LOUISVILLE, Ky. (WHAS11) -- Silence took over Jefferson Street Wednesday night as people stood in search for one thing— justice for Gynnya McMillen, the teen who spent the night in a cell at the Lincoln Village Detention Center in Elizabethtown and never woke up.

Rebecca Frederick never met Gynnya, but the teenager's story hits her on a personal level.

“It crushes me,” Fredrick said. “Being a mother is the greatest love I've ever known and to have that ripped away, I couldn't imagine. To have that ripped away from mistakes, or bias or reasons that aren't justifiable is even worse and I think that's sort of what's happening here,” the activist with Louisville Showing Up for Racial Justice explained.

The autopsy report says Gynnya died from natural causes, but the case raised several questions about how she was treated at Lincoln Village. A lawsuit, filed by McMillen's mother, claims the Detention Center's employees heard McMillen coughing the night she died and watched her have seizure-like movements. McMillen’s mother claims the staff did nothing to help her.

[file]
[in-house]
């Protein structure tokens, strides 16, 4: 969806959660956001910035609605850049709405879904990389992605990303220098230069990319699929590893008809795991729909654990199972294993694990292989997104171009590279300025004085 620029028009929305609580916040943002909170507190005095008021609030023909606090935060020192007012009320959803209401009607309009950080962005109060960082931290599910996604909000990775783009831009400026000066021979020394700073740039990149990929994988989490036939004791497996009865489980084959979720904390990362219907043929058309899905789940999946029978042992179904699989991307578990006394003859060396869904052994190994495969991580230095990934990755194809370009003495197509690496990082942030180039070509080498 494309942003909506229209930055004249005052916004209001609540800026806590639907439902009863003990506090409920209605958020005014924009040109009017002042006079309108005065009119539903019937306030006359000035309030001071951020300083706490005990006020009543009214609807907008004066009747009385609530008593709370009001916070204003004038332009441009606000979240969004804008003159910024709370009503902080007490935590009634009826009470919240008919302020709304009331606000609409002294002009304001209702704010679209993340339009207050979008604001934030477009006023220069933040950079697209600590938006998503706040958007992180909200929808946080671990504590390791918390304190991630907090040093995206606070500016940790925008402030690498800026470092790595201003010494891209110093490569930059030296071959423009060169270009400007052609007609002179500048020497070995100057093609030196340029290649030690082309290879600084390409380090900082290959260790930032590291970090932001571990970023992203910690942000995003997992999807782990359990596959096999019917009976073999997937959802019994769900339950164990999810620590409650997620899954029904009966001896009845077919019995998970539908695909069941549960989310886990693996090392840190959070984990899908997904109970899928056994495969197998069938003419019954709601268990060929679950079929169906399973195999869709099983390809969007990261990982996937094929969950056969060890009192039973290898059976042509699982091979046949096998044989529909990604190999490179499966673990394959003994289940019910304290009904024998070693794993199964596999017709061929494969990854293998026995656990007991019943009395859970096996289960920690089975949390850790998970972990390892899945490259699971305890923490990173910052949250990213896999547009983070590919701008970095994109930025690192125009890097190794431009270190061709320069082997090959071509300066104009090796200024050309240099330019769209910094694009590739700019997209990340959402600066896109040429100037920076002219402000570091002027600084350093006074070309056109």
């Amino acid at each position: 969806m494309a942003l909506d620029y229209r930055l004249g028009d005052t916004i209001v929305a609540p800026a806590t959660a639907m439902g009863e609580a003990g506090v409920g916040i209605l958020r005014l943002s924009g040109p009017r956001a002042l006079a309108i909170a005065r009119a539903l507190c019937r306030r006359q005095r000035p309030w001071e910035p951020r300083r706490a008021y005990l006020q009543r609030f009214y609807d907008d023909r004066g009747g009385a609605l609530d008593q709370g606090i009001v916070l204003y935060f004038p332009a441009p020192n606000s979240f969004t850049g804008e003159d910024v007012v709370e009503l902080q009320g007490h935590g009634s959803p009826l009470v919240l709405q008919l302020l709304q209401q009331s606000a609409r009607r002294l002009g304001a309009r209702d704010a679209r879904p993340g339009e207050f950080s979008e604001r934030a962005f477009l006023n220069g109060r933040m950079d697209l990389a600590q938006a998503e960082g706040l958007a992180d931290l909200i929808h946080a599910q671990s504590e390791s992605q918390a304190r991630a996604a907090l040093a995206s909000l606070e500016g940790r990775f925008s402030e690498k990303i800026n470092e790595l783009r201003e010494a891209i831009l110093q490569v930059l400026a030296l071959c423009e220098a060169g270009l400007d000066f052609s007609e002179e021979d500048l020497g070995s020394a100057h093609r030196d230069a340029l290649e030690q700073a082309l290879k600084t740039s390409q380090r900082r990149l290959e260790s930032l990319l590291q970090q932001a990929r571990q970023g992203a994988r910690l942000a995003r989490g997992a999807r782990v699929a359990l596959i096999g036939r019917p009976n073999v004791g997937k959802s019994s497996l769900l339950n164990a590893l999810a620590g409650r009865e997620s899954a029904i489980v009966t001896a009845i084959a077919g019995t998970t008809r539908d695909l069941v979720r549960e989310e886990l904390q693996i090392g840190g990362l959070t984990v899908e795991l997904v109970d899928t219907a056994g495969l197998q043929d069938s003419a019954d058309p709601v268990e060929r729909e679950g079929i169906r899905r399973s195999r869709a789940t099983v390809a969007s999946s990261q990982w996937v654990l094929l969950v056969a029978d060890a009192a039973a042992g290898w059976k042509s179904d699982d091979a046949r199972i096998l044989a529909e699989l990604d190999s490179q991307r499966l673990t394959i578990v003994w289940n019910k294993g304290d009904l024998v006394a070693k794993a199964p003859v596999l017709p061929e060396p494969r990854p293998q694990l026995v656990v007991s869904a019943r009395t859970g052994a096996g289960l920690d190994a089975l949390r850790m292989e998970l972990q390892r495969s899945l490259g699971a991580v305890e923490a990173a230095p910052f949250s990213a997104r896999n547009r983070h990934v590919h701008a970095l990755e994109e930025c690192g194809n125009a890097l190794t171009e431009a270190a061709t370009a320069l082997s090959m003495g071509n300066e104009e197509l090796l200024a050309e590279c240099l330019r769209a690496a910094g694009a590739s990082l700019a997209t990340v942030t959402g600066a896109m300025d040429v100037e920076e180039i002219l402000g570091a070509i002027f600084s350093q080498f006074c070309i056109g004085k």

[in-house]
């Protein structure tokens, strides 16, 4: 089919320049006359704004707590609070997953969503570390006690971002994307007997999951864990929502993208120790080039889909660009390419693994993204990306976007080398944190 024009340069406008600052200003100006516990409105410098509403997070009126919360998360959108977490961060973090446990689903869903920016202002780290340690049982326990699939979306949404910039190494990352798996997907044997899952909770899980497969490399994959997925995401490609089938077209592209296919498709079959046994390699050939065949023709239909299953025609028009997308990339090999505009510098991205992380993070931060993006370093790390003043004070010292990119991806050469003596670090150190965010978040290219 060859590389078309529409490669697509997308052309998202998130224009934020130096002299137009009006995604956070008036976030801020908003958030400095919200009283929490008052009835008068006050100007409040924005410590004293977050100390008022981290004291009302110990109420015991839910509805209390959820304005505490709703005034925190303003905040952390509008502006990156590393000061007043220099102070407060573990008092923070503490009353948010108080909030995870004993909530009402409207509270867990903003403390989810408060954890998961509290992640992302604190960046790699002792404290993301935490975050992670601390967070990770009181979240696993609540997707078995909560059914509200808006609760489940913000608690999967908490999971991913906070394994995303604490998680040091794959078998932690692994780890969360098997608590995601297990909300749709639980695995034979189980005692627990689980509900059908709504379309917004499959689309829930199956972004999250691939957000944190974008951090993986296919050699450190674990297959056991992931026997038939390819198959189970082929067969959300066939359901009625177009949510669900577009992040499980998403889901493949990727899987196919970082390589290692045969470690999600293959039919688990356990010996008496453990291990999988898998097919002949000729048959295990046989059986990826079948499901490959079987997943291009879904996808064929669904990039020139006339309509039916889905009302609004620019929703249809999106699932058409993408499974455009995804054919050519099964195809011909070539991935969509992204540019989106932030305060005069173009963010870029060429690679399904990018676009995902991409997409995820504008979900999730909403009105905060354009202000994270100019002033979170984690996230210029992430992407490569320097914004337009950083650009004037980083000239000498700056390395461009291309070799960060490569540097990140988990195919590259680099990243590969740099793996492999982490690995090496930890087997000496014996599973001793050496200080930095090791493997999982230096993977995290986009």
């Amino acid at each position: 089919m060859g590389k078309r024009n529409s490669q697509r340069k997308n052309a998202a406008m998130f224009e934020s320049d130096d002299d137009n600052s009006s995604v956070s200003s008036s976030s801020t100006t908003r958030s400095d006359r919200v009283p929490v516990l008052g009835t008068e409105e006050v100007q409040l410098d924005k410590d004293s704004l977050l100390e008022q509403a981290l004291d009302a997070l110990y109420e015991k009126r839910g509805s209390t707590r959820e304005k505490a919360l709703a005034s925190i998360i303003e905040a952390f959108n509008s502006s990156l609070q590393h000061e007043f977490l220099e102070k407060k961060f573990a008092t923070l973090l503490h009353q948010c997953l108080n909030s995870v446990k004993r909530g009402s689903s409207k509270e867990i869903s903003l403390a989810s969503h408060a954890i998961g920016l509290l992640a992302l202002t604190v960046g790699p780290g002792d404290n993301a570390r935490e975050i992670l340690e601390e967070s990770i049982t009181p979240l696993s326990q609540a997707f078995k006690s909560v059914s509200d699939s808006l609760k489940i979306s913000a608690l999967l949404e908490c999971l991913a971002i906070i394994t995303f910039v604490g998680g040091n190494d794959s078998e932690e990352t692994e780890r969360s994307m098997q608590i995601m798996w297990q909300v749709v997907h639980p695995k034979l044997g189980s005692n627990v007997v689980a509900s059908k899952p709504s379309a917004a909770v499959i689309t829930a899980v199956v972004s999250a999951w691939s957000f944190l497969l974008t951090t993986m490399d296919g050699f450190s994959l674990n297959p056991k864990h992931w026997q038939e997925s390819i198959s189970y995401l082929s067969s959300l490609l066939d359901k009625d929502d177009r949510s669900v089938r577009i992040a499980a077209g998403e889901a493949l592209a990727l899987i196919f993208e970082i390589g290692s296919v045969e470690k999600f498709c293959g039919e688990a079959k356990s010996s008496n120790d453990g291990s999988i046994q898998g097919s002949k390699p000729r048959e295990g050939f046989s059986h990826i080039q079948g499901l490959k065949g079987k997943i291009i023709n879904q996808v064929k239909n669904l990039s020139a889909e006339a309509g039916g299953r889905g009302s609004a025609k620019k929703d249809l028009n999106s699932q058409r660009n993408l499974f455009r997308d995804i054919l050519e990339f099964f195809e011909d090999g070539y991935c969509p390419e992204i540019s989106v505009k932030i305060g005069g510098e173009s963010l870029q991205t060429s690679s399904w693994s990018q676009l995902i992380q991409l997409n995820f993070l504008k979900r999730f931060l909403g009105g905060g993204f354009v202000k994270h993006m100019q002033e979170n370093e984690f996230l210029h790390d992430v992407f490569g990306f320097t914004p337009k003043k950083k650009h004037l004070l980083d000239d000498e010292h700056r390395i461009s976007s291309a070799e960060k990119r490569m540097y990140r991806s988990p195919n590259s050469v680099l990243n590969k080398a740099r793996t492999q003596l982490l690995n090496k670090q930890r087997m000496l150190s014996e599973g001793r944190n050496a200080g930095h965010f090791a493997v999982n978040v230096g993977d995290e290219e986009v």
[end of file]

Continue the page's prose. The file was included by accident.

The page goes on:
“How can we as a society allow that to be normalized and allow that to be the way we're treating people?” said Frederick.

Those employees have since been fired and are facing misconduct charges in Hardin County District Court, but reforms are already taking place to make sure this doesn't happen again.

"Since that time we have dismissed 20 plus employees, including changes in new leadership. We've instituted mandatory statewide re-training,” said Secretary John Tilley with the KY Justice and Public Safety Cabinet.

He told WHAS11 News McMillen never should've been held in the detention center's cell in the first place.

“In her case, no I don't think she should have been in a detention center,” he said.

Tilley said it was a lack of accessibility to records and it was the judge's decision to send the teen to the detention center.

"We need to continue to work on alternatives for incarceration especially for our low level offenders and youth like this young lady,” Tilley said.

Until then, people with the group, Louisville Showing Up for Racial Justice said they will continue to stand until they feel justice is served.

Former Lincoln village employees Reginald Windham and Victor Holt are facing misconduct charges surrounding McMillen's stay at the facility. They have a court date scheduled for next month.